A sturdy and occasionally stirring biography of the Restoration bureaucrat and celebrated diarist Pepys (1633–1703).
Coote (Royal Survivor, 2000) rightly acknowledges Pepys’s remarkable diary as the greatest single source of information available for much of the quotidian detail of Restoration life. Pepys himself was a kind of Zelig: as a teenager he was present at the beheading of Charles I, he graduated from Cambridge, excelled at music, and became the trusted servant and secretary for naval affairs for Charles II, a member of Parliament whose speeches displayed a mastery of detail and rhetoric, a fellow of the Royal Society, an eloquent witness of the Great Fire, and a devoted fan of Restoration drama whose comments on individual productions appear in countless histories of English theater. His diary also records his more prurient interests, for Pepys, although married, was a pretty randy fellow. Barmaids, servant girls, wives of subordinates, women who happened to be near him in church—all were targets for his roving eyes and exploring hands. (Indeed, it was not until his wife caught him with his hand up the skirt of a servant that his serial adultery began to slow.) The author paints a portrait of a committed bureaucrat, a Restoration workaholic whose fierce attention to detail and mastery of the memorandum enabled him to rise in civil service until he was made responsible for the outfitting of the Royal Navy. Later, when venomous anti-Catholicism began to poison public life, Pepys literally fought for his life as determined enemies of the Catholic kings Charles II and James II sought to approximate regicide by destroying the credibility of the king’s trusted advisers with spurious charges of popery. His eyesight failing, Pepys eventually cleared his name and enjoyed a rich retirement surrounded by his beloved books and friends.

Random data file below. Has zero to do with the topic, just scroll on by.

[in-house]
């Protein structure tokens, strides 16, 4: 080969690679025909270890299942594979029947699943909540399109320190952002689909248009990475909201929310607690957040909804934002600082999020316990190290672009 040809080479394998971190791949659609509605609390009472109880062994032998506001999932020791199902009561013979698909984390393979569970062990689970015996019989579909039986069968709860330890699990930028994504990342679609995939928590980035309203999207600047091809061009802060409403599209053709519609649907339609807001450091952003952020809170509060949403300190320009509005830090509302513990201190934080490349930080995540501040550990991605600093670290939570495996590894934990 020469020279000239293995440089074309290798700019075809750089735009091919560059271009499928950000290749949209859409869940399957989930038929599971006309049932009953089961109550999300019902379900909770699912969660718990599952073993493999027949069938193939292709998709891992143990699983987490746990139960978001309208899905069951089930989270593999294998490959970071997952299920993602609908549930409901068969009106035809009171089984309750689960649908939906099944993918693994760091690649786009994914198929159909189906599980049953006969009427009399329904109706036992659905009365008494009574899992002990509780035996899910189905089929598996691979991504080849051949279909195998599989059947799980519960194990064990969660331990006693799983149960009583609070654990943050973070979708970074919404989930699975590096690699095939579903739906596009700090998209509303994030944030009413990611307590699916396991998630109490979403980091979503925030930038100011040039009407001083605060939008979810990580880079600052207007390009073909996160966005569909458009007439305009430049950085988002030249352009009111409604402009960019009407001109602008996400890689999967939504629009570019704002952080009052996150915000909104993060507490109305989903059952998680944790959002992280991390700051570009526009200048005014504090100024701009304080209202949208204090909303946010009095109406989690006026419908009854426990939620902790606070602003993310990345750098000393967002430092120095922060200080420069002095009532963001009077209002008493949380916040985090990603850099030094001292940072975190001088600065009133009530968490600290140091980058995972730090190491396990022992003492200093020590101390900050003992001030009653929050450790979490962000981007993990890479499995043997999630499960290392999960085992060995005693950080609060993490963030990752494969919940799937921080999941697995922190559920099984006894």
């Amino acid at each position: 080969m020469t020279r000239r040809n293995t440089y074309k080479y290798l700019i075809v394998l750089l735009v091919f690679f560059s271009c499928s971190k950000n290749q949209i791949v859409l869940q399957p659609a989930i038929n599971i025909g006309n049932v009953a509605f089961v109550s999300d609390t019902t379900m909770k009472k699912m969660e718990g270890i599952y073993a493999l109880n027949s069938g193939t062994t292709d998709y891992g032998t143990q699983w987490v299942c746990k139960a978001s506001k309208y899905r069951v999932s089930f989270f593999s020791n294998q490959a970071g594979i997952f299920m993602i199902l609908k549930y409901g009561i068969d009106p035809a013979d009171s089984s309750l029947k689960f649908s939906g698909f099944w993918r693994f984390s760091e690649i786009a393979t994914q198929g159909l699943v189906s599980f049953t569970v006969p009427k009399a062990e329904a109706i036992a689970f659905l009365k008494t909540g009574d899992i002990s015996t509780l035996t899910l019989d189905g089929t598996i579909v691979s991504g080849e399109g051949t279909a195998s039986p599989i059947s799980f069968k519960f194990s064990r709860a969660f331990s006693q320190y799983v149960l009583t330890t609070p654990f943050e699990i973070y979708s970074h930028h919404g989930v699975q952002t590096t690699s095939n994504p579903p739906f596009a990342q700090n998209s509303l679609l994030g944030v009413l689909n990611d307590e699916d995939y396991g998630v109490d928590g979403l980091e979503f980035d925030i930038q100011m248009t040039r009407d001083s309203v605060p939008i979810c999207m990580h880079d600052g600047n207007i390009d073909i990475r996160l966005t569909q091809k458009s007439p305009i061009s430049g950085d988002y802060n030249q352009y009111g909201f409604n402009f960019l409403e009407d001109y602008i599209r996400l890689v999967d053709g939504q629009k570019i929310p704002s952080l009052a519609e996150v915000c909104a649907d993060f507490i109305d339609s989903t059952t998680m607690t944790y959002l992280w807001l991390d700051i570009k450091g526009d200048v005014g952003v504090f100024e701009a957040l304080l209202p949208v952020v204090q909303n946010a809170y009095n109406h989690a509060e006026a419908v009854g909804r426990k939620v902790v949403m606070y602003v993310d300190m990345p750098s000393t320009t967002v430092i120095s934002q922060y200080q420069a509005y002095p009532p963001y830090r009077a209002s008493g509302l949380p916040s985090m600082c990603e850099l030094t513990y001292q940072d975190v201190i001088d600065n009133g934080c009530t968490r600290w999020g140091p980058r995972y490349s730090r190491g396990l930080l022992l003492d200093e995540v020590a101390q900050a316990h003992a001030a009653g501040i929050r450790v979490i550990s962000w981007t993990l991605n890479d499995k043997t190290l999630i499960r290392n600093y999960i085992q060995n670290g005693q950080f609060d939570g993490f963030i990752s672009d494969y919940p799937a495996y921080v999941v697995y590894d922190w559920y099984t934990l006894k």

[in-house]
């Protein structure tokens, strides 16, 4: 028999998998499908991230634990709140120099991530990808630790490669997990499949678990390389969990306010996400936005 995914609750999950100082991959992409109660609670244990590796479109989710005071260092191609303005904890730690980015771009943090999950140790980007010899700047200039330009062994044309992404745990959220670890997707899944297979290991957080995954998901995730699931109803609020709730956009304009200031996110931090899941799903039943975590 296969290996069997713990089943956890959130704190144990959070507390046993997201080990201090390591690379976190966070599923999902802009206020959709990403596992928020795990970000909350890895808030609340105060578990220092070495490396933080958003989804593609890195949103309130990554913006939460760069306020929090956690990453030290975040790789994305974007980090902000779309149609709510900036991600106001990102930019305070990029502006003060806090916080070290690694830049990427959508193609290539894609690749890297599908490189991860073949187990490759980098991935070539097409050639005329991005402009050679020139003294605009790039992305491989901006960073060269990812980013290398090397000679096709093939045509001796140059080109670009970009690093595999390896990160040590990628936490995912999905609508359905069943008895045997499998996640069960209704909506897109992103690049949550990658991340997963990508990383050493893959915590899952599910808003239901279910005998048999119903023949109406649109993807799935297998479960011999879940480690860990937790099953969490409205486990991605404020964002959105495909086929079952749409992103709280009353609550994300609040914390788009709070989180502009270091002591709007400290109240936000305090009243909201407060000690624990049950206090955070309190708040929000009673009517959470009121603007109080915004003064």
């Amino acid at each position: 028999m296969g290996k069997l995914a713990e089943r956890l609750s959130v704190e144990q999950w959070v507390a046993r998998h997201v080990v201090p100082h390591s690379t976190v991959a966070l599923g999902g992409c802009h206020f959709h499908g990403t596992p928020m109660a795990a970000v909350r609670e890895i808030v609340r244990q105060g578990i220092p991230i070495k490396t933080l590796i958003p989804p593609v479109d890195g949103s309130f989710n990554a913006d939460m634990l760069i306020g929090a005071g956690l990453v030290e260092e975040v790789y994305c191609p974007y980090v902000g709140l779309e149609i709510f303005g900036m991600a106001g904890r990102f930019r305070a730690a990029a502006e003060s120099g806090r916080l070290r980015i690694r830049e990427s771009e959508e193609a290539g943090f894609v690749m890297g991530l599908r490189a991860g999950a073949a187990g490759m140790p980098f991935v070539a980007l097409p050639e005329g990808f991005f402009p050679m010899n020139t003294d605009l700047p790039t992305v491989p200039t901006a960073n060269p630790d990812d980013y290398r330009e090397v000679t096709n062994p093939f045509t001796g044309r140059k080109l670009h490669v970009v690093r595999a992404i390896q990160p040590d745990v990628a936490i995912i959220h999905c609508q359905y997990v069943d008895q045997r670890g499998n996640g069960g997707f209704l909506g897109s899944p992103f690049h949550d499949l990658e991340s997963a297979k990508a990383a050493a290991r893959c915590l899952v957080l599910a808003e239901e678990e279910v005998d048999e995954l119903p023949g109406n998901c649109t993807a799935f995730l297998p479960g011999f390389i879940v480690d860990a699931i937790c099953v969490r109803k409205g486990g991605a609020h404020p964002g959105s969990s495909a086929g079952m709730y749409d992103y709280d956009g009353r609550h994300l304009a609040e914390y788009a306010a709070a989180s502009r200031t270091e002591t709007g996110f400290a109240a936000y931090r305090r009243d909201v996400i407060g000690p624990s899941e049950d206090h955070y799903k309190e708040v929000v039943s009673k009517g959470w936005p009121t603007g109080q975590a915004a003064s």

With skill, humor, and sound scholarship, Coote drags into the foreground a man whom history has carelessly consigned to the background.